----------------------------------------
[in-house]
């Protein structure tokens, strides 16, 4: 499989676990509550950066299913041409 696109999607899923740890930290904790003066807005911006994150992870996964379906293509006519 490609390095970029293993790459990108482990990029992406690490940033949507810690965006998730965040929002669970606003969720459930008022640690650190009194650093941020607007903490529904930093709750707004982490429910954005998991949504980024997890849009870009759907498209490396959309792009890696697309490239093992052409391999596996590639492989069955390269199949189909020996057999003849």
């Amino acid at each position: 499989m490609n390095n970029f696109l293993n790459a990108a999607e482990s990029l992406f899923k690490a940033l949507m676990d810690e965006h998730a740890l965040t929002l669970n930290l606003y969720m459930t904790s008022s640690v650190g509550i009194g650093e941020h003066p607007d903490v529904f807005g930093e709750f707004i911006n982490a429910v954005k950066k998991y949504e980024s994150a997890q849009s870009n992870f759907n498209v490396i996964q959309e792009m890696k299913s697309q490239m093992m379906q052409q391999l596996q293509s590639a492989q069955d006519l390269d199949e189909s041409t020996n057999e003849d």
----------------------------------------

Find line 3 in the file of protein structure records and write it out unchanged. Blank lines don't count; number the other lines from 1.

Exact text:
């Amino acid at each position: 499989m490609n390095n970029f696109l293993n790459a990108a999607e482990s990029l992406f899923k690490a940033l949507m676990d810690e965006h998730a740890l965040t929002l669970n930290l606003y969720m459930t904790s008022s640690v650190g509550i009194g650093e941020h003066p607007d903490v529904f807005g930093e709750f707004i911006n982490a429910v954005k950066k998991y949504e980024s994150a997890q849009s870009n992870f759907n498209v490396i996964q959309e792009m890696k299913s697309q490239m093992m379906q052409q391999l596996q293509s590639a492989q069955d006519l390269d199949e189909s041409t020996n057999e003849d």